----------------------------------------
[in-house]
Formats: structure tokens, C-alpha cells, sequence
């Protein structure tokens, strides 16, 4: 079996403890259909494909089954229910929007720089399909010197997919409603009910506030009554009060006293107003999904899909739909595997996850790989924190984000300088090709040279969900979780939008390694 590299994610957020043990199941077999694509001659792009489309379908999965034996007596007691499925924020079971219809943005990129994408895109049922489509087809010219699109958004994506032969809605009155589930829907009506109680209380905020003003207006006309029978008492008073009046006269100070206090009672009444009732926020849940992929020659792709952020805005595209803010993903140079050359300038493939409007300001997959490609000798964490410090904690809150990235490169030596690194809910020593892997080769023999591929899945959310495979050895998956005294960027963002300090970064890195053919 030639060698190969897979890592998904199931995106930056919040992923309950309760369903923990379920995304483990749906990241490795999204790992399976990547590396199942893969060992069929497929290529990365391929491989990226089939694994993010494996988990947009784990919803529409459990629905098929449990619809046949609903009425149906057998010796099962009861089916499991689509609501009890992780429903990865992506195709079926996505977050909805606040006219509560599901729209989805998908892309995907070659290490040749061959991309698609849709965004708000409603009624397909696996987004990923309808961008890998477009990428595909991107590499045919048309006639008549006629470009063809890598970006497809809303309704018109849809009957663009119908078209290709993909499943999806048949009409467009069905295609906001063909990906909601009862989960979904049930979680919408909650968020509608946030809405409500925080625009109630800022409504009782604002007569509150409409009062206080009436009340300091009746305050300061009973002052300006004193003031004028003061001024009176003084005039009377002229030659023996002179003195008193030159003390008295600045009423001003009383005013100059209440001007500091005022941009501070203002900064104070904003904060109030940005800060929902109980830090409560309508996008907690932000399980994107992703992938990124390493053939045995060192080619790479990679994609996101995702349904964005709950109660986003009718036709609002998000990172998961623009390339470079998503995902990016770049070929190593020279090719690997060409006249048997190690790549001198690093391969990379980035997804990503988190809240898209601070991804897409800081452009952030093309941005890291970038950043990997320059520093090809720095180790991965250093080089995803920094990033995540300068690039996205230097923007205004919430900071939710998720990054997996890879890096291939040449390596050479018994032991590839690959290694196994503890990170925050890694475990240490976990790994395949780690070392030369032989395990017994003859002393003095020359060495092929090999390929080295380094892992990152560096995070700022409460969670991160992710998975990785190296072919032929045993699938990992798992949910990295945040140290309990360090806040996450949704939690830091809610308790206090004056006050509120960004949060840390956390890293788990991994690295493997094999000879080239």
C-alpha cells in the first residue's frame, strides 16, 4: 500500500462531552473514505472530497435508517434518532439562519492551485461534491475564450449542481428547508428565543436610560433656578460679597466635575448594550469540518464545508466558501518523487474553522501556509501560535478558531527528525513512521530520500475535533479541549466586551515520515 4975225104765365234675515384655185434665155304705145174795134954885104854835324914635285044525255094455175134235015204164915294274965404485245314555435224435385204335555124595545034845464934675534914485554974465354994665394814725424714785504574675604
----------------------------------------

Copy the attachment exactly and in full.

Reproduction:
[in-house]
Formats: structure tokens, C-alpha cells, sequence
């Protein structure tokens, strides 16, 4: 079996403890259909494909089954229910929007720089399909010197997919409603009910506030009554009060006293107003999904899909739909595997996850790989924190984000300088090709040279969900979780939008390694 590299994610957020043990199941077999694509001659792009489309379908999965034996007596007691499925924020079971219809943005990129994408895109049922489509087809010219699109958004994506032969809605009155589930829907009506109680209380905020003003207006006309029978008492008073009046006269100070206090009672009444009732926020849940992929020659792709952020805005595209803010993903140079050359300038493939409007300001997959490609000798964490410090904690809150990235490169030596690194809910020593892997080769023999591929899945959310495979050895998956005294960027963002300090970064890195053919 030639060698190969897979890592998904199931995106930056919040992923309950309760369903923990379920995304483990749906990241490795999204790992399976990547590396199942893969060992069929497929290529990365391929491989990226089939694994993010494996988990947009784990919803529409459990629905098929449990619809046949609903009425149906057998010796099962009861089916499991689509609501009890992780429903990865992506195709079926996505977050909805606040006219509560599901729209989805998908892309995907070659290490040749061959991309698609849709965004708000409603009624397909696996987004990923309808961008890998477009990428595909991107590499045919048309006639008549006629470009063809890598970006497809809303309704018109849809009957663009119908078209290709993909499943999806048949009409467009069905295609906001063909990906909601009862989960979904049930979680919408909650968020509608946030809405409500925080625009109630800022409504009782604002007569509150409409009062206080009436009340300091009746305050300061009973002052300006004193003031004028003061001024009176003084005039009377002229030659023996002179003195008193030159003390008295600045009423001003009383005013100059209440001007500091005022941009501070203002900064104070904003904060109030940005800060929902109980830090409560309508996008907690932000399980994107992703992938990124390493053939045995060192080619790479990679994609996101995702349904964005709950109660986003009718036709609002998000990172998961623009390339470079998503995902990016770049070929190593020279090719690997060409006249048997190690790549001198690093391969990379980035997804990503988190809240898209601070991804897409800081452009952030093309941005890291970038950043990997320059520093090809720095180790991965250093080089995803920094990033995540300068690039996205230097923007205004919430900071939710998720990054997996890879890096291939040449390596050479018994032991590839690959290694196994503890990170925050890694475990240490976990790994395949780690070392030369032989395990017994003859002393003095020359060495092929090999390929080295380094892992990152560096995070700022409460969670991160992710998975990785190296072919032929045993699938990992798992949910990295945040140290309990360090806040996450949704939690830091809610308790206090004056006050509120960004949060840390956390890293788990991994690295493997094999000879080239």
C-alpha cells in the first residue's frame, strides 16, 4: 500500500462531552473514505472530497435508517434518532439562519492551485461534491475564450449542481428547508428565543436610560433656578460679597466635575448594550469540518464545508466558501518523487474553522501556509501560535478558531527528525513512521530520500475535533479541549466586551515520515 4975225104765365234675515384655185434665155304705145174795134954885104854835324914635285044525255094455175134235015204164915294274965404485245314555435224435385204335555124595545034845464934675534914485554974465354994665394814725424714785504574675604